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Basic Concepts of Financial Accounting

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TOPICS

Forms of Business Organizations


Accounting Terminologies
Types of Accounting Methods
Dual Entry System
Types of Accounts with examples
Debit & Credit Rules for different Accounts
Accounting Cycle
Journal
Ledger
Trial Balance
Income Statement
Balance Sheet
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OBJECTIVES

To get an overview of basics of Financial Accounting


To understand basic terminologies of Accounting
To understand the two types of Accounting
To understand different types of Accounts and their corresponding rules
for Debit & Credit
To Understand each components of the Accounting Cycle (i.e. Journal,
Ledger, Trial Balance, Income Statement & Balance Sheet)

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Forms of Business Organization


Proprietorship
Proprietorship

Partnership
Partnership

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Corporation
Corporation

Accounting
is the

Accounting
Accounting

art of

Recording
Recording
Classifying
Classifying

the
theresults
resultsto
tohelp
help
users
usersmake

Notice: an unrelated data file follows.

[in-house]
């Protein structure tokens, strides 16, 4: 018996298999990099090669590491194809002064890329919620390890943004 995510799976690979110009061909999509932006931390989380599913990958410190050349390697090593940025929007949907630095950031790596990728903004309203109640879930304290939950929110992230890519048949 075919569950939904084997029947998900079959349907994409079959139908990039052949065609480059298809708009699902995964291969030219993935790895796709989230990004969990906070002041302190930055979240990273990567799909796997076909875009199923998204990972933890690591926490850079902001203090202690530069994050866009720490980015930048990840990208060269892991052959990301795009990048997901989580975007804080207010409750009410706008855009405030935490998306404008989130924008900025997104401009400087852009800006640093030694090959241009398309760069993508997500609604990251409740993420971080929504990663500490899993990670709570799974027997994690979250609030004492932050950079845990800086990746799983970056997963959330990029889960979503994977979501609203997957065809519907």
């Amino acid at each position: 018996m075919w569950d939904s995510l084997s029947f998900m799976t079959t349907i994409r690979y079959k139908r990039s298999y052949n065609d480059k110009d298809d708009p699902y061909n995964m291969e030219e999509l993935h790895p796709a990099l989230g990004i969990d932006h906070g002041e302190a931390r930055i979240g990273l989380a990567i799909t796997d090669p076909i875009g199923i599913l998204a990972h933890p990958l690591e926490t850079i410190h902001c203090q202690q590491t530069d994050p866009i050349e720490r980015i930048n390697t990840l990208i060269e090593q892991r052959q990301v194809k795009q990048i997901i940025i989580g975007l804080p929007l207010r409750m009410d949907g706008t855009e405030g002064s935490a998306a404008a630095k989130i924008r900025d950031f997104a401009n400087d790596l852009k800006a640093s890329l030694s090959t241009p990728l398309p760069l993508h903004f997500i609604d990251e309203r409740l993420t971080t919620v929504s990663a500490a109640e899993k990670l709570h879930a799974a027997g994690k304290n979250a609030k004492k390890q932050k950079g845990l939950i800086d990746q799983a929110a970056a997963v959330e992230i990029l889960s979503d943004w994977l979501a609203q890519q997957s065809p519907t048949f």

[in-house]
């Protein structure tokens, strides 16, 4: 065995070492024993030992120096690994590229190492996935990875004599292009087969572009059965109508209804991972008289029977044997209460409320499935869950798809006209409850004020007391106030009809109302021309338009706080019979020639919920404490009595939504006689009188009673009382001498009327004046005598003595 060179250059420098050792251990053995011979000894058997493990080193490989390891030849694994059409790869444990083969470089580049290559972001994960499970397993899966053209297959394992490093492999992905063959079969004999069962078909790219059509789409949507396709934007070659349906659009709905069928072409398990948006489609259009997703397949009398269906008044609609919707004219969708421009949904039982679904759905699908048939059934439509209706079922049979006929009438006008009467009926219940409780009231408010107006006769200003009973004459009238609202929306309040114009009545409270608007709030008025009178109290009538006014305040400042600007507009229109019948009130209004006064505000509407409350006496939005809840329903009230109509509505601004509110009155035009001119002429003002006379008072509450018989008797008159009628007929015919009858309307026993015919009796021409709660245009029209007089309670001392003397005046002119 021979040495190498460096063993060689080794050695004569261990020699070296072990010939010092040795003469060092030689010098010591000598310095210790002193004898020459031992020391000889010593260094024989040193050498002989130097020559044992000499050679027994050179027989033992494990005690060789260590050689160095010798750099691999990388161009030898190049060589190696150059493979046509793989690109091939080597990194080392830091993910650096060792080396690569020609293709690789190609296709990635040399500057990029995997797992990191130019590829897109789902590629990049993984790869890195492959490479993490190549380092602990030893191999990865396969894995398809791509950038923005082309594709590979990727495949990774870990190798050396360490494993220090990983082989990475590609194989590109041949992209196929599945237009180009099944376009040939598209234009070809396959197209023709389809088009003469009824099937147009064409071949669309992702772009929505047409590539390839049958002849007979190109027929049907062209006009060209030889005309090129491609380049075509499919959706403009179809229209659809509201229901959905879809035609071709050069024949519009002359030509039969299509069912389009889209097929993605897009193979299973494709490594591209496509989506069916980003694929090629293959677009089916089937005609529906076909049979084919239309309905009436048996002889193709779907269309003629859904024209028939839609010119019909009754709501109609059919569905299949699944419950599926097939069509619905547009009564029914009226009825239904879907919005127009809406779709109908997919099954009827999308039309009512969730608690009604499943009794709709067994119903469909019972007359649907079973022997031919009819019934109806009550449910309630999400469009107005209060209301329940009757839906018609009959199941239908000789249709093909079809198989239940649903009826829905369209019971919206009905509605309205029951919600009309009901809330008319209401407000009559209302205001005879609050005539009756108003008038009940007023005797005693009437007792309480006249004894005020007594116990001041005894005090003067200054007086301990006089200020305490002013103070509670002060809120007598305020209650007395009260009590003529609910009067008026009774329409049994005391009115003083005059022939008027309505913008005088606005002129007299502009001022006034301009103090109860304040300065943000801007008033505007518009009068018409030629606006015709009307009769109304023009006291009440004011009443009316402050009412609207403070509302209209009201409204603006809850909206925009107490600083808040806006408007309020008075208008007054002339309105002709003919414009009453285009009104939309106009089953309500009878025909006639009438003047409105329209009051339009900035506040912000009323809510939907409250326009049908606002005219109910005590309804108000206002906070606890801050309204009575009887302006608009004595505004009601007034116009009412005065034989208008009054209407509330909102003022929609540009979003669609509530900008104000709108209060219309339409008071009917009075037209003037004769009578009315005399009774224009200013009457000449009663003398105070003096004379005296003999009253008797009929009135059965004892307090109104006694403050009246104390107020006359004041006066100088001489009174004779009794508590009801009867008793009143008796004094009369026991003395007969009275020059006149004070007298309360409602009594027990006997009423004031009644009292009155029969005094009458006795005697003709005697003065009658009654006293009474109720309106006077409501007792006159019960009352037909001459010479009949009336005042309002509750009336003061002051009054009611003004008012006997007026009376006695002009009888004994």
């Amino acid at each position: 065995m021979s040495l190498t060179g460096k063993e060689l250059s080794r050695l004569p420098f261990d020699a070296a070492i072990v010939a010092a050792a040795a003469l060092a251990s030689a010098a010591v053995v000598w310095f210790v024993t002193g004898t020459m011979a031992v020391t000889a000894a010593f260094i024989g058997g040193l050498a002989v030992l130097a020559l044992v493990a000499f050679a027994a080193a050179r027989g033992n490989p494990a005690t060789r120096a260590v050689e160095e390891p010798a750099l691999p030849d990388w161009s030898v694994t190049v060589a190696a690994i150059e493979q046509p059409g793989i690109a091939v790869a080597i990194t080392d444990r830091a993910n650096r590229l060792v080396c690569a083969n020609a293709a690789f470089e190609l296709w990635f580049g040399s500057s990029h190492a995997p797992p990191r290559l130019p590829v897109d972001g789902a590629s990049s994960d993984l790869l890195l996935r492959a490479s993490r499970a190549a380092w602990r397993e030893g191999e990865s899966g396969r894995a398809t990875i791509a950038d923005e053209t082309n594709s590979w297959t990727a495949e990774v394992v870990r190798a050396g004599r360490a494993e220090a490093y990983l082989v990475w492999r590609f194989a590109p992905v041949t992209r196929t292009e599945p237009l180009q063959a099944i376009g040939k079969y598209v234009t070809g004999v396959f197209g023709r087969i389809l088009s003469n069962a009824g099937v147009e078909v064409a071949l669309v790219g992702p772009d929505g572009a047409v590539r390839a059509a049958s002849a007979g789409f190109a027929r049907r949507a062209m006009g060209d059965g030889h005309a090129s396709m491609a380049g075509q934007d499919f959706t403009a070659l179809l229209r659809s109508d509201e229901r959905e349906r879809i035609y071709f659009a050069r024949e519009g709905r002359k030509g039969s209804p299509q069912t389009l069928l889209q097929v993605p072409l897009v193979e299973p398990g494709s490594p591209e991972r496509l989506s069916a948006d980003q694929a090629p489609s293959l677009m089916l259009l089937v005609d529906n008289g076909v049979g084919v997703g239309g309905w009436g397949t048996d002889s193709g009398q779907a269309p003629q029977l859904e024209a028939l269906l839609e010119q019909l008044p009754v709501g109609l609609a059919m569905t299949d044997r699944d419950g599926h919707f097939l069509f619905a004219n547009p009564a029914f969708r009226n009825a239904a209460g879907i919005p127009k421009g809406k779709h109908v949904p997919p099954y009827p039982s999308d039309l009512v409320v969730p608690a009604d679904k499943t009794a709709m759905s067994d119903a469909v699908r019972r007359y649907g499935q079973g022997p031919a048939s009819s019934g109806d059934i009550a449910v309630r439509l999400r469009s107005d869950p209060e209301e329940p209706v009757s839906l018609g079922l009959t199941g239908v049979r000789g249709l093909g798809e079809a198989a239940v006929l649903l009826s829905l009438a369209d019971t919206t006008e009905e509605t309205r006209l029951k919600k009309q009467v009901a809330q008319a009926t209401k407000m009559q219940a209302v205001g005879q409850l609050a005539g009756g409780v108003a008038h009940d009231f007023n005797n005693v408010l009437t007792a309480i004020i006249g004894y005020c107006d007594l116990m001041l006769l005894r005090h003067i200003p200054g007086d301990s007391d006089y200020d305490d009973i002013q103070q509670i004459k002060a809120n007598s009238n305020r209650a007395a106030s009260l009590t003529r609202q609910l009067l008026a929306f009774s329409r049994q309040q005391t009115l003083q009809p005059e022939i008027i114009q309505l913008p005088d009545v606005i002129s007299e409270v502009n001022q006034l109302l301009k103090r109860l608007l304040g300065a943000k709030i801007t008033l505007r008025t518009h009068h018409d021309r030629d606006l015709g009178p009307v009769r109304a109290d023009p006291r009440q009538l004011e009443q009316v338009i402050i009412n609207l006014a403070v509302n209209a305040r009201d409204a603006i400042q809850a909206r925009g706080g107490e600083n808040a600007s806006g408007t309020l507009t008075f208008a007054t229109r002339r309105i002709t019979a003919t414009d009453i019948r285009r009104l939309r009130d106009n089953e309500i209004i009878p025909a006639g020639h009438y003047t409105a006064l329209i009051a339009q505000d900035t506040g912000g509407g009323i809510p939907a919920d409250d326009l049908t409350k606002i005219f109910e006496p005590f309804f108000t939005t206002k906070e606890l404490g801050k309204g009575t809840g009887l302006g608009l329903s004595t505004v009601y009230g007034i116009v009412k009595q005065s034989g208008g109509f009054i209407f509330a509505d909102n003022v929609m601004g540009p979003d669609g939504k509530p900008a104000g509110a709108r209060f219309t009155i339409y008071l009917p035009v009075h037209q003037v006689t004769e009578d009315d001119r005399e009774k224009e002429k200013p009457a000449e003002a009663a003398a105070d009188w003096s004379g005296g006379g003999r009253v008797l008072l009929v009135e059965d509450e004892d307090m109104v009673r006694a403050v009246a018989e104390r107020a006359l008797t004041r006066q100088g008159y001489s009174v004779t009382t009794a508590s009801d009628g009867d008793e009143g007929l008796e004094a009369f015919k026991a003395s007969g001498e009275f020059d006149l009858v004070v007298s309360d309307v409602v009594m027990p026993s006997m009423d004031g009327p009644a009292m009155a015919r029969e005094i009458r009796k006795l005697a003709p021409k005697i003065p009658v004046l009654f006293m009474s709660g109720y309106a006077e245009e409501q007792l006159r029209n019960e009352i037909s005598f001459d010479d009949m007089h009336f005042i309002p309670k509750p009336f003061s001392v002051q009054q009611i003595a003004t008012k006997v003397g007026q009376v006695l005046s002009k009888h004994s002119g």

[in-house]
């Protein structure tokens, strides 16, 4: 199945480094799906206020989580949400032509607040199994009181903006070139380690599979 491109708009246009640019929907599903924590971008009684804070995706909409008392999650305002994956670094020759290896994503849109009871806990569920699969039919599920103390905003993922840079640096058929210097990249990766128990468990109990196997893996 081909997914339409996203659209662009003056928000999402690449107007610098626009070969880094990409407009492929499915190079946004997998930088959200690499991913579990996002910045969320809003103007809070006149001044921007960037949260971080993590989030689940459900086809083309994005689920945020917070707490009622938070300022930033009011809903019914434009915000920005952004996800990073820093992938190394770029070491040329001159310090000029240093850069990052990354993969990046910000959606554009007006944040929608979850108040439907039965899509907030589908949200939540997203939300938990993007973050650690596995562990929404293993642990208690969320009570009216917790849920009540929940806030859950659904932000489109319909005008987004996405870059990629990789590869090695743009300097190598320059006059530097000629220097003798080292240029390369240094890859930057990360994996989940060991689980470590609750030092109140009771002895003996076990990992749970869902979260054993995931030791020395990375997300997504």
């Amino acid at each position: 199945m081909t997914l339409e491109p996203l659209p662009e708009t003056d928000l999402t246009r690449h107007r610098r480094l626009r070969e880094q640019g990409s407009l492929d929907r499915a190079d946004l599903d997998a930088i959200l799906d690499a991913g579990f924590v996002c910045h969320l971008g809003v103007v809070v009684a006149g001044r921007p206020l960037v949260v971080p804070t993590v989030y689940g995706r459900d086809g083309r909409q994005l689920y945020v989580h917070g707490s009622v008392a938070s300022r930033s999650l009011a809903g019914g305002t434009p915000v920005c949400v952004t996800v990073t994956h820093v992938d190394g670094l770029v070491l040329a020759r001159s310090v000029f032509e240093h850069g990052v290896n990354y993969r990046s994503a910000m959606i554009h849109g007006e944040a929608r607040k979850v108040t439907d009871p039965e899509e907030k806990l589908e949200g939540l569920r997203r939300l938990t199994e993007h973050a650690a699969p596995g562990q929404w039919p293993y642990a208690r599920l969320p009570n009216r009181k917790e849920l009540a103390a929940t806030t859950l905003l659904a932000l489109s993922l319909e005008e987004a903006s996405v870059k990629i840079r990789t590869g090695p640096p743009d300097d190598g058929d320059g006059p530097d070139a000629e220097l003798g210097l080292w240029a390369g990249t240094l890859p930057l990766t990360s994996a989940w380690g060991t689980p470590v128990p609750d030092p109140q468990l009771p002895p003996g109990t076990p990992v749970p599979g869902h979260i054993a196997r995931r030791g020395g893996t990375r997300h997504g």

makebetter
better
decisions.
decisions.

Interpreting
Interpreting

Summarizing
Summarizing
Presenting
Presenting
the financial
aspect and

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Accounting
Recording means entering the financial transactions in
journals.
Classifying means posting the transactions from journals to
ledger
Summarizing means to prepare the Trial Balance.
Presentation means setting out the financial data in a
systematic manner in the form of Statements ( i.e. Profit &
Loss and Balance Sheet).
Interpretation means to understand the financial statements
for the user to make appropriate decisions.
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Foundation of Accounting Systems


Indian Accounting Standards encompass the conventions, rules,
and procedures for determining acceptable accounting practices at
a particular time.
Institute of Chartered Accountants of India (ICAI) is primarily
responsible for evaluating, setting, or modifying IAS in India.

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Users of Accounting Information


Internal Users

External Users

Lenders

Consumer Groups Managers

Shareholders External Auditors


Customers
Governments

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Officers
Internal
Auditors

Sales Staff
Budget
Officers
Controllers